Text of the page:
Leaders from every community in the Bering Strait flew to Nome to gather in solidarity for the first annual Kawerak Leadership Conference. The conference, held October 3-6 2016, was the first of it’s kind for our region. The conference also hosted a Youth Track for youth in the region. Because community leadership from the city, tribe and corporation don’t have many opportunities to collaborate in a structured, supportive environment, the Kawerak Board of Directors envisioned this gathering to foster teamwork and cooperation in and between our villages.
Keynote Ayyu Jorie Paoli of Unalakleet working for First Alaskan’s Institute set the tone on Day 1 with powerful discourse, acknowledging the profound trauma in Alaska Native history and its impact on relationships and families. “It brought back memories that were instilled way back in my head,” reflected St Michael Elder Charlie Fitka Jr. “When the diseases killed off our people, a lot of the people were orphans. They didn’t know how, they had no parents, they had no one teaching them. They raised us up without knowing how to be parents or their own history. Then boarding schools came around and we went out of our villages and into a different world. When we came back we didn’t know how to act because we were now ‘civilized’ I guess, and it really put us apart from our way of life. We were lost again with no real upbringing because we were away from our folks at the time that we should have been with our parents to learn how to live.” Staff from Katirvik Cultural Center also offered insights on historical trauma and Alaska Native History during a breakout session to follow the personal research and story of Ayyu.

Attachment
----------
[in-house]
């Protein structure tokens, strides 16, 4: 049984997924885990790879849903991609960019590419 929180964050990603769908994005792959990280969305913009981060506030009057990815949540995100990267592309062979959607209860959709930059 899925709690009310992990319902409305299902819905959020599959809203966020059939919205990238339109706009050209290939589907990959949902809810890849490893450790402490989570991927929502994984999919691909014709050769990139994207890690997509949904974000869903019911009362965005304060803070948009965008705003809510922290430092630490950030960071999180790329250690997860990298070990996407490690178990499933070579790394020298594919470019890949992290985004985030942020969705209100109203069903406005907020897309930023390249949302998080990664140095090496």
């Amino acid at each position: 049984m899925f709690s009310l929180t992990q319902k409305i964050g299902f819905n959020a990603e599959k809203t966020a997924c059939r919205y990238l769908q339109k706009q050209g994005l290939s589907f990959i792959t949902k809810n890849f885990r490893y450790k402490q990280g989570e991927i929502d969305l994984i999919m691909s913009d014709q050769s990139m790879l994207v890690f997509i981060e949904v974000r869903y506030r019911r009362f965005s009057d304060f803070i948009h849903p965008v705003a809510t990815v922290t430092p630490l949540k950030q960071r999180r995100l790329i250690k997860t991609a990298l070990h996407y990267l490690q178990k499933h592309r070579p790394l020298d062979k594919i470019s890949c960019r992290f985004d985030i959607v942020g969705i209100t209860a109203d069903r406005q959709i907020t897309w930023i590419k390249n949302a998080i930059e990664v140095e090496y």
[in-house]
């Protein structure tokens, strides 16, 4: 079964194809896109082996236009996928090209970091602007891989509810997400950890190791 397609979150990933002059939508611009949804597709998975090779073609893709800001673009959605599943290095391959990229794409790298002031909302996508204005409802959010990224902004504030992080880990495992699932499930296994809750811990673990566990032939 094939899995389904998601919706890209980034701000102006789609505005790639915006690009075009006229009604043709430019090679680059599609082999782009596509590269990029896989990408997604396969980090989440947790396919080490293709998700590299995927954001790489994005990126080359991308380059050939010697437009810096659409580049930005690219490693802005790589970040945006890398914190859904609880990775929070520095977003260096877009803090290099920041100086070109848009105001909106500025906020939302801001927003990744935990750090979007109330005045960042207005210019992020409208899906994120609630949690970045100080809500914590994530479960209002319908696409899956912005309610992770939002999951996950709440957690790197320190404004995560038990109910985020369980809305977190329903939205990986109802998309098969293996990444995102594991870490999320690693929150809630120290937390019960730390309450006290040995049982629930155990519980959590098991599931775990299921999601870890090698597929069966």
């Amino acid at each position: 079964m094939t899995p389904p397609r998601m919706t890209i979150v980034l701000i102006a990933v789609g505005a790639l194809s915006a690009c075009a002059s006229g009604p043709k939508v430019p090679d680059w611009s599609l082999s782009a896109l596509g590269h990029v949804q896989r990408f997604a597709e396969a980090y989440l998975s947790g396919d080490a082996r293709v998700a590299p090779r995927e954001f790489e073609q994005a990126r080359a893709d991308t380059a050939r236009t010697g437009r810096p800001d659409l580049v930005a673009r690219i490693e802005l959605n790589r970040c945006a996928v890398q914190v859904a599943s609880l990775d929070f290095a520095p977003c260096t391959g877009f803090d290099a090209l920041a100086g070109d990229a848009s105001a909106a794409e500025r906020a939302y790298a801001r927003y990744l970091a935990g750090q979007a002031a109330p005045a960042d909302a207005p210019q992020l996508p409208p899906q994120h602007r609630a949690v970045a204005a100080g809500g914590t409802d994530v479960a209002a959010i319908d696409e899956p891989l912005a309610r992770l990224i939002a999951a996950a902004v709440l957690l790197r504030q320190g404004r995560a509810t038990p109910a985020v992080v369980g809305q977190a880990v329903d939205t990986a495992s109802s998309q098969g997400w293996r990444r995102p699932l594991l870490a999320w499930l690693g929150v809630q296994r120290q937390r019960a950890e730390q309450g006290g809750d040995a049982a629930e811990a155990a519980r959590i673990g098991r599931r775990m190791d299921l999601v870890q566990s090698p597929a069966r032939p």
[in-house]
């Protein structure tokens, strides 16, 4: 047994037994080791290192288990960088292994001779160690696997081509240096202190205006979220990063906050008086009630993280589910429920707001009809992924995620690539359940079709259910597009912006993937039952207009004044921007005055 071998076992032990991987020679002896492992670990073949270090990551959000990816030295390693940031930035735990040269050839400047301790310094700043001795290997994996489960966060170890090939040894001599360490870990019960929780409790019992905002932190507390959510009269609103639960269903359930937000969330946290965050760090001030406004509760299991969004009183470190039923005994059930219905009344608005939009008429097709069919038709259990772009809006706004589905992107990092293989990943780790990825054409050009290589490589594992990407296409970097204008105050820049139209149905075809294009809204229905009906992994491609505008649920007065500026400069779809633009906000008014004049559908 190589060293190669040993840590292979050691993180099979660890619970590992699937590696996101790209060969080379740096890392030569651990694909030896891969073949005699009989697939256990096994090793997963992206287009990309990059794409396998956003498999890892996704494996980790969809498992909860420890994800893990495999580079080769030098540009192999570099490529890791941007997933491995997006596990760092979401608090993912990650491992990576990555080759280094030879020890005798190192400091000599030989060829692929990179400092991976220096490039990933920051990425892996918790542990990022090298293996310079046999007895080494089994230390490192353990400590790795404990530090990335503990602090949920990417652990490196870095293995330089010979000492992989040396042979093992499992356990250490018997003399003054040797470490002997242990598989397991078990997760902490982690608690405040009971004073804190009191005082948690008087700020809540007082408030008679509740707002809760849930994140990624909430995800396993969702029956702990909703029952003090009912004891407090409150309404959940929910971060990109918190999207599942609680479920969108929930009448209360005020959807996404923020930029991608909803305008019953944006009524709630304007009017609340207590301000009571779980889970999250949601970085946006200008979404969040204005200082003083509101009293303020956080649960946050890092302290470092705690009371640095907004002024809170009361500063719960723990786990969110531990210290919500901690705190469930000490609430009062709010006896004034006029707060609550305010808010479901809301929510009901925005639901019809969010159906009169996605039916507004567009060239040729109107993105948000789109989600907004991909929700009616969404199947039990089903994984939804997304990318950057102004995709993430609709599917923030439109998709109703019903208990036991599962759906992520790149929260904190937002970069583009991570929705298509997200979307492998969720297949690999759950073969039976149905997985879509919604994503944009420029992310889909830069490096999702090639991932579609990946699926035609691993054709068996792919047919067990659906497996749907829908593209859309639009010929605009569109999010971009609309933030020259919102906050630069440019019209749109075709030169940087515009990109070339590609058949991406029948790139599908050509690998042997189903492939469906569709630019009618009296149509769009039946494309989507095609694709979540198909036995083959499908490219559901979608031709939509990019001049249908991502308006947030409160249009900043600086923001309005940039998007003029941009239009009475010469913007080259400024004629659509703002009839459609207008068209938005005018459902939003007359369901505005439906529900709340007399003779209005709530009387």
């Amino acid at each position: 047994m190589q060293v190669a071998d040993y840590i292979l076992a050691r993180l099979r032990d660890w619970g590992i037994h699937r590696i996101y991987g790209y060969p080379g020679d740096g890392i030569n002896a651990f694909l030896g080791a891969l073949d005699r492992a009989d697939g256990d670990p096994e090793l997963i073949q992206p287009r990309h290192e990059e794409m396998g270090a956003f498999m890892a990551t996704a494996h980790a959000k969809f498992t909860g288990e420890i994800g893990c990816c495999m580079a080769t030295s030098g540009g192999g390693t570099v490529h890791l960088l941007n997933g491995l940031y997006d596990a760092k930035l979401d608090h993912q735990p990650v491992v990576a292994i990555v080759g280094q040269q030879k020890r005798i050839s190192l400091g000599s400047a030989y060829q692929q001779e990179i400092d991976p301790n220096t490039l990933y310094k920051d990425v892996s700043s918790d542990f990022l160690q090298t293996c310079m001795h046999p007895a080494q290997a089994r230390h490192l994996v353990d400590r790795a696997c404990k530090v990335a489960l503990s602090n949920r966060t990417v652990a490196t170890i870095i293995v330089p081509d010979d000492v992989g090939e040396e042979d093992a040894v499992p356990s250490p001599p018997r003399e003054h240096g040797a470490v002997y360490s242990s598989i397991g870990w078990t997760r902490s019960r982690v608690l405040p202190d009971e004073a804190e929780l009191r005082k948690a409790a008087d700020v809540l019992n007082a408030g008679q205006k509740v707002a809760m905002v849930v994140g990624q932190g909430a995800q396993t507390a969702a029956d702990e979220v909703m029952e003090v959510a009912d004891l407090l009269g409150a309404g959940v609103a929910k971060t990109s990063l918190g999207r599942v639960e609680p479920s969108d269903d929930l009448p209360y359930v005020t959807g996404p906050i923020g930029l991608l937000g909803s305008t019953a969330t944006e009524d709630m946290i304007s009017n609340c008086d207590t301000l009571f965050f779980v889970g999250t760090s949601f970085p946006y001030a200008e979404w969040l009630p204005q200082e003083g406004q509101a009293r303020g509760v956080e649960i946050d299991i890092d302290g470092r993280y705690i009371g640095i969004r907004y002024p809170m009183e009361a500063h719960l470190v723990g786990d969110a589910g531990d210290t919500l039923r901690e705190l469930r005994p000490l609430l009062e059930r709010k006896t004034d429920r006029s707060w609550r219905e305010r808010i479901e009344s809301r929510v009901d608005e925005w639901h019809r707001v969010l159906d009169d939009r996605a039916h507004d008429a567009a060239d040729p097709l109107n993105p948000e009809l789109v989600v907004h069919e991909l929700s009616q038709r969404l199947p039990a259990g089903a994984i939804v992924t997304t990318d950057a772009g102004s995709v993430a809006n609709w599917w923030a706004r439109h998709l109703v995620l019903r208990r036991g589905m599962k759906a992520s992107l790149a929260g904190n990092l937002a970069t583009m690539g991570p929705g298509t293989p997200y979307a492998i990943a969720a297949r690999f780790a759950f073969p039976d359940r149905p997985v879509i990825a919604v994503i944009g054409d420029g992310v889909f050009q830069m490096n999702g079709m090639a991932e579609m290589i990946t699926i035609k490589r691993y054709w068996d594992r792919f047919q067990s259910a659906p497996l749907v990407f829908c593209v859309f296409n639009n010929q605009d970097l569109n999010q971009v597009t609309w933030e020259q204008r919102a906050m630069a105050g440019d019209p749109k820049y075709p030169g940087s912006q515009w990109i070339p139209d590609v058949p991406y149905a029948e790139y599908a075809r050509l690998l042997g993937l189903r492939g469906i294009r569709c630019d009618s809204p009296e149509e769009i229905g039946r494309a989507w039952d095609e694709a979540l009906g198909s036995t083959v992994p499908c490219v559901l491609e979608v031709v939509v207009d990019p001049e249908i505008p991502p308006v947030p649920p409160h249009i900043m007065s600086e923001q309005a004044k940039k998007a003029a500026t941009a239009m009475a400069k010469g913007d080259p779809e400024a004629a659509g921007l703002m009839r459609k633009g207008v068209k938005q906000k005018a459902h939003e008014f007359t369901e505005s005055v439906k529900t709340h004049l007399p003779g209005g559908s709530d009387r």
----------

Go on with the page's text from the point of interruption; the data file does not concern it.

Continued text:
Ayyu’s moving speech also emphasized the tremendous power the past gives us as Alaska Native people to realize our power and affect change in our environment. “It opened my eyes to know that I have strength,” said Puniskshuk, Lucy Oquillik representing Mary’s Igloo Traditional Council. “I’m hoping to use these tools in my community that I learned. Everyone has strengths and we need to let people know they can use those strengths to help their community.”’
Additional breakout sessions included advocacy and tribal government, tribal courts, and cultural community-based prevention strategies. Youth Susan Hoogendorn of Koyuk felt that cultural gatherings would help students connect with one another and support one another. “I would take back cultural values like dancing and language,” said Hoogendorn. “I would like to bring more youth and kids in my town together for dancing. It’s best to continue (gathering youth) because there has been suicides from youth.” Her comments echo Fitka’s sentiment regarding the trauma from cultural displacement, “Our young kids are kind of lost because they don’t understand where they came from and what we went through. They want to find their own identity.”
The youth attended the summit and participated in their own sessions through coordination and support from Kawerak Wellness. Youth learned how to be a resource for their peers, met with Lieutenant Governor Byron Mallot. and shared important qualities about having healthy relationships with the Native Youth Sexual Health Network.
The gathering of course didn’t just stick to sessions during the day; to celebrate the guests in town and highlight our culture, evening social activities planned included a kuspuk runway fashion show, a showing of the film “We Breathe Again” and of course a community potluck gathering complete with dancing by dance groups from around the region. Dance groups included the Nome St. Lawrence Island Dancers, Teller Dancers, Stebbins Dancers, King Island Dancers and Savoonga Dancers.
The event was so successful and valued by the communities it is the hope that Kawerak is able to make it an annual event and continue connecting, sharing ideas, communicating challenges and brainstorming solutions.
(Logo design by Alaska artist Sarah Glaser)